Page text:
How is it that over two years on from Formula 1’s very public display of willingness to increase inclusivity that we’re still talking about Lewis Hamilton being spoken about in racially derogatory terms by one of the sport’s most successful drivers?
The ‘We Race as One’ campaign and pre-race ‘taking a knee’ gesture might have disappeared from the usual grid procedure this season, but you’d have been hard-pushed to miss the global movement to eradicate racism in all its forms from wider society, using sport as a catalyst.
And yet, in the middle of 2022, despite plenty of work that has been going on behind the scenes, on the surface it seems that very little has changed.
Only Hamilton, Michael Schumacher, Juan Manuel Fangio, Alain Prost and Sebastian Vettel can claim to have won more Formula 1 world championships than Nelson Piquet. With three titles to his name, he sits alongside Ayrton Senna, Jackie Stewart, Niki Lauda and Jack Brabham. And while he regularly made headlines for things he said when he was racing, the latest headline is one that really can’t be allowed so slide.
Piquet used the racially derogatory term “neguinho” twice when describing Hamilton during a podcast interview with Brazilian outlet Canal Enerto. While some native speakers suggest it doesn’t carry the same connotation as the n-word in English, many others state that it does, and the vast majority say it is racially derogatory regardless of how specific a translation exists.
The context is important, given many of the examples of where it might have not been deemed offensive are private, endearing ones, and Piquet was clearly not speaking in such terms as he was asked to compare Hamilton’s collision with Max Verstappen at Silverstone with Senna and Prost in Japan in 1990.
But leaving aside the nuances of the situation, it’s actually the responses that I want to focus on right now.
Below are the statements issued by Formula 1 and the FIA yesterday.
Formula 1: “Discriminatory or racist language is unacceptable in any form and has no part in society. Lewis is an incredible ambassador for our sport and deserves respect. His tireless efforts to increase diversity and inclusion are a lesson to many and something we are committed to at F1.”
FIA: “The FIA strongly condemns any racist or discriminatory language and behavior, which have no place in sport or wider society. We express our solidarity with Lewis Hamilton and fully support his commitment to equality, diversity and inclusion in motor sport.”
What does that actually achieve? Neither referenced Piquet (perhaps for legal reasons, given the potential explanations he might try to offer up), and in both cases their support of Hamilton should have been a given. So there’s little of substance when you really look at the content.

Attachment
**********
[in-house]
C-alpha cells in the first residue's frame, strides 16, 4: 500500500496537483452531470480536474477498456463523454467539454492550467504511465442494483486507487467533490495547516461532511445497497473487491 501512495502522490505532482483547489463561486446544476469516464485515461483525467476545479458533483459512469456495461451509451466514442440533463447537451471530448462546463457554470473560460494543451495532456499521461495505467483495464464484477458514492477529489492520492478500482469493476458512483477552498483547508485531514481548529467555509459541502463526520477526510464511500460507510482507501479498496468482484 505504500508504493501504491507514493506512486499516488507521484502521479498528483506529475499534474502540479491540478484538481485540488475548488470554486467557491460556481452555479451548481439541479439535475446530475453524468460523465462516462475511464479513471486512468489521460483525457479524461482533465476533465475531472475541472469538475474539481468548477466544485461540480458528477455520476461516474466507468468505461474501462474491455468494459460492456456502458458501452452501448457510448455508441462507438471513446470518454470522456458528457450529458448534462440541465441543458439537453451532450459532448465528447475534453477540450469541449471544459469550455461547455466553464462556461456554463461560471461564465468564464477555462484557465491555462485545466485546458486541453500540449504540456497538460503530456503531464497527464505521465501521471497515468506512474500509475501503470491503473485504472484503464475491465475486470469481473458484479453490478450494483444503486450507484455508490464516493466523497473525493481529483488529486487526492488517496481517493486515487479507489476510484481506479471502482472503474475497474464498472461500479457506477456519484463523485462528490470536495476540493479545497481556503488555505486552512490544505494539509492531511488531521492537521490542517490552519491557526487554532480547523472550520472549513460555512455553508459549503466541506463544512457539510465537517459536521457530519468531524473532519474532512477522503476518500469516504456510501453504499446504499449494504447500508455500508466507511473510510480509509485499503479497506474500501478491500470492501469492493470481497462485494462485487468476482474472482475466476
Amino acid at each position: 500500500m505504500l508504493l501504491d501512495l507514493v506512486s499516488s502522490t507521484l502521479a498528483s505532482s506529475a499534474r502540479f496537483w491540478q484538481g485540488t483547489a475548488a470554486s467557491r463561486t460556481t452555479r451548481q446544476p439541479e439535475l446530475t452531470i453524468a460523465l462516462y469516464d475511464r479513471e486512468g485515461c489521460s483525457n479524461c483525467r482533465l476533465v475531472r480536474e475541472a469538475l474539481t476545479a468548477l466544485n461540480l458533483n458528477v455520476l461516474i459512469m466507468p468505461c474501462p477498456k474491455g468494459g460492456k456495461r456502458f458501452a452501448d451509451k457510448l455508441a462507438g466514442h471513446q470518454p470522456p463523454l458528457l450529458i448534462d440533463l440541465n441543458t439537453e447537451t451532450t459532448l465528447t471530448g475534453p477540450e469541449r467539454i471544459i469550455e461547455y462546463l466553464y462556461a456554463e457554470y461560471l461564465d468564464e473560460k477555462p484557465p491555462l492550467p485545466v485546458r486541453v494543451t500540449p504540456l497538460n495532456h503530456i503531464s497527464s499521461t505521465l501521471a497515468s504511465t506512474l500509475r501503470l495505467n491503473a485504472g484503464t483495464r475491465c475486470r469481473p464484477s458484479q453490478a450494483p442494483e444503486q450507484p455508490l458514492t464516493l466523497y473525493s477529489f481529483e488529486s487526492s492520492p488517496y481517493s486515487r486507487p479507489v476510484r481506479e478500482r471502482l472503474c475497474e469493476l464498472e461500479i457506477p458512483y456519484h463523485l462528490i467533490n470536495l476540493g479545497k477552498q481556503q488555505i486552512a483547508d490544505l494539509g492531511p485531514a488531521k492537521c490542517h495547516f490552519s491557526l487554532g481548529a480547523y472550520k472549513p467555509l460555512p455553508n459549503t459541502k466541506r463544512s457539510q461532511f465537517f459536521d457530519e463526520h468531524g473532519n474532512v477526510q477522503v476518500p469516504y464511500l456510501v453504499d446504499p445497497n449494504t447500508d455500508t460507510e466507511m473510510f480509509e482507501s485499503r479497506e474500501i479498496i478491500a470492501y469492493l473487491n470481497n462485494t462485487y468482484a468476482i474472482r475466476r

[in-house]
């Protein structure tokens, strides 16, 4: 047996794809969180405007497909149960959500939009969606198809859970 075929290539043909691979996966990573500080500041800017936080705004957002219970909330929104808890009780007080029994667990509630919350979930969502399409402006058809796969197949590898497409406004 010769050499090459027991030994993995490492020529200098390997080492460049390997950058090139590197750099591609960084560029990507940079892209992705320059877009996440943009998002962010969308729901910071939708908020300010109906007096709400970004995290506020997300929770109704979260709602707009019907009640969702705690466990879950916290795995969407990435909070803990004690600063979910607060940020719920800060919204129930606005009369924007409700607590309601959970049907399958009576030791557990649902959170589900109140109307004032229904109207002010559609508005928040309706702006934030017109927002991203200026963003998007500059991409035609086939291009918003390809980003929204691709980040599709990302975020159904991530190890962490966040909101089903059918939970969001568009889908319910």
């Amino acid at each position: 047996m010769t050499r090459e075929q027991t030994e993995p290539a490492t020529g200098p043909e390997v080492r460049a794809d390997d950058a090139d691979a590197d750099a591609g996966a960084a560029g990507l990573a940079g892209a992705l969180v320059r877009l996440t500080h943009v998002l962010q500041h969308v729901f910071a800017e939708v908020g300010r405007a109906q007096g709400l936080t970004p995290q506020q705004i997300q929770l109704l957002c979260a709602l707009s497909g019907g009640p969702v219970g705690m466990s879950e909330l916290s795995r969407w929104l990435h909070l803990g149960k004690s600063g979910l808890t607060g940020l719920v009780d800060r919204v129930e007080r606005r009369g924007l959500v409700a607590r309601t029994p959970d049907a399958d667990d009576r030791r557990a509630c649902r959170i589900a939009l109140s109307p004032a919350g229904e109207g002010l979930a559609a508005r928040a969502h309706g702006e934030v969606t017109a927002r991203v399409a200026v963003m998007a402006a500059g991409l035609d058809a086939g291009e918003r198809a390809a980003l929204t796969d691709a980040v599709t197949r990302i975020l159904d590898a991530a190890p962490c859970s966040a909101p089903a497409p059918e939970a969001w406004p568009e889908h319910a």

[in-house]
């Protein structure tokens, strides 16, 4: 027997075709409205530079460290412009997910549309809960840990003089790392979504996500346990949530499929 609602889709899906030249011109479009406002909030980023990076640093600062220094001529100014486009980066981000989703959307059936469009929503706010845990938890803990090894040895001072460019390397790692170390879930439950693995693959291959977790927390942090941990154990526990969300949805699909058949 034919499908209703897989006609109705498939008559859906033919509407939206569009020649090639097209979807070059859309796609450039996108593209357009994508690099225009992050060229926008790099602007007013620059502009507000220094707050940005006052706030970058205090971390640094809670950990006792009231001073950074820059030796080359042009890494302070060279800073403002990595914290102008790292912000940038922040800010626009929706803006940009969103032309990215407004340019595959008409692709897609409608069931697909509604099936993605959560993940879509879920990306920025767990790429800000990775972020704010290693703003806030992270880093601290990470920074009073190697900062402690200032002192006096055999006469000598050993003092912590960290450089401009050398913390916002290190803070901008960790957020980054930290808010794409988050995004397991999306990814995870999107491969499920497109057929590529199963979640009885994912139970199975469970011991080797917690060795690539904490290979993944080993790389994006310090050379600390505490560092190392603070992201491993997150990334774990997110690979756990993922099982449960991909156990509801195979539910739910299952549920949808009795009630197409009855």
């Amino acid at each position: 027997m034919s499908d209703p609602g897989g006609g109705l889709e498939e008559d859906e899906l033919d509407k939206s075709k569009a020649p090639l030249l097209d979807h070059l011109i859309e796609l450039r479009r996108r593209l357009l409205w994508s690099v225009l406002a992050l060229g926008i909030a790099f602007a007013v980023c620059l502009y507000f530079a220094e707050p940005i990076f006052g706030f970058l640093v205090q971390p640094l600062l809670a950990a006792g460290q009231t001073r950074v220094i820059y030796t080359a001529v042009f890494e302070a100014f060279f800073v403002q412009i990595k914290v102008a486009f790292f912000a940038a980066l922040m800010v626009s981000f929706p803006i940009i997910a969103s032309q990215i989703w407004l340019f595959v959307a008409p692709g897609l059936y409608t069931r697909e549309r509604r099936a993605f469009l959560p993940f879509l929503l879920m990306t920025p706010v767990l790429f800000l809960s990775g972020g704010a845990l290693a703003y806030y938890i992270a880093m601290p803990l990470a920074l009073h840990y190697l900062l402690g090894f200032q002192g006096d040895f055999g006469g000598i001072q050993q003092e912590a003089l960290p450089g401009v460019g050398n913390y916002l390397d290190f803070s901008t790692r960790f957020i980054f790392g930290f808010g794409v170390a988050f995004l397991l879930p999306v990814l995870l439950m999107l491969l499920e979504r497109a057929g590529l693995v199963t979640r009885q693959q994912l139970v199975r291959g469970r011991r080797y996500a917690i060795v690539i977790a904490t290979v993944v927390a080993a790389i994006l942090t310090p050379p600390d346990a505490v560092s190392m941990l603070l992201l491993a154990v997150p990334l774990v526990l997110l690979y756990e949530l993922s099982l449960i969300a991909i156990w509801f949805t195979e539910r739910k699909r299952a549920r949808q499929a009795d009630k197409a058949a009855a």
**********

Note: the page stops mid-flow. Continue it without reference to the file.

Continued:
I don’t believe Hamilton’s own posts were a direct reaction to those statements, but one message in particular really stood out.
“It’s more than language,” Hamilton wrote. “These archaic mindsets need to change and have no place in our sport. I’ve been surrounded by these attitudes and targeted my whole life. There has been plenty of time to learn. Time has come for action.”
He’s right. Wherever your allegiance lies, it’s hard to disagree that if we’re really to eradicate racism then the learning phase can’t be allowed to drift without change.
It’s not that everyone should be given the same response if they are found guilty of doing or saying something bad by the jury of public opinion (yes, there are varying degrees of bad, as annoying as it is to have to consider that), but the more significant offenses can’t be left unchecked.
Kyle Larson found out exactly that in 2020 when he so casually used the n-word on a gaming stream, and now Juri Vips can add his name to that list after being dropped by Red Bull this week for the same transgression.
I like Vips, but it was the right response because of the backdrop it comes against. I refer to my earlier comment that you’d have been hard-pushed to miss the global movement to eradicate racism in all its forms from wider society, using sport as a catalyst. Such a reaction hasn’t come out of the blue, and if racist terms are still forming part of your vocabulary, you’re going to have to face the consequences.
Education needs to play a big part moving forward too, but it’s not like Vips has been banned from racing, or jailed. He has lost the backing of a Formula 1 team, and will have to work very hard to get another chance. He does have the opportunity to do so.
And that’s why it was important there were real consequences for Piquet from those who issued statements and have the power to do so. As symbolic as it might be for an ex-driver who rarely attends races, a ban from the F1 paddock has been implemented and shows that such language needs to be carefully thought about. And by thinking about what a word might mean or how it might be taken – to give the benefit of doubt if it’s unintentional – then people will learn.
It won’t instantly change the world and probably won’t prevent future incidents, but statements like this week’s needed to be followed by action of some kind. If the sport is serious about trying to eradicate racism and racist language and attitudes – whether outdated or current – then condemnation isn’t enough.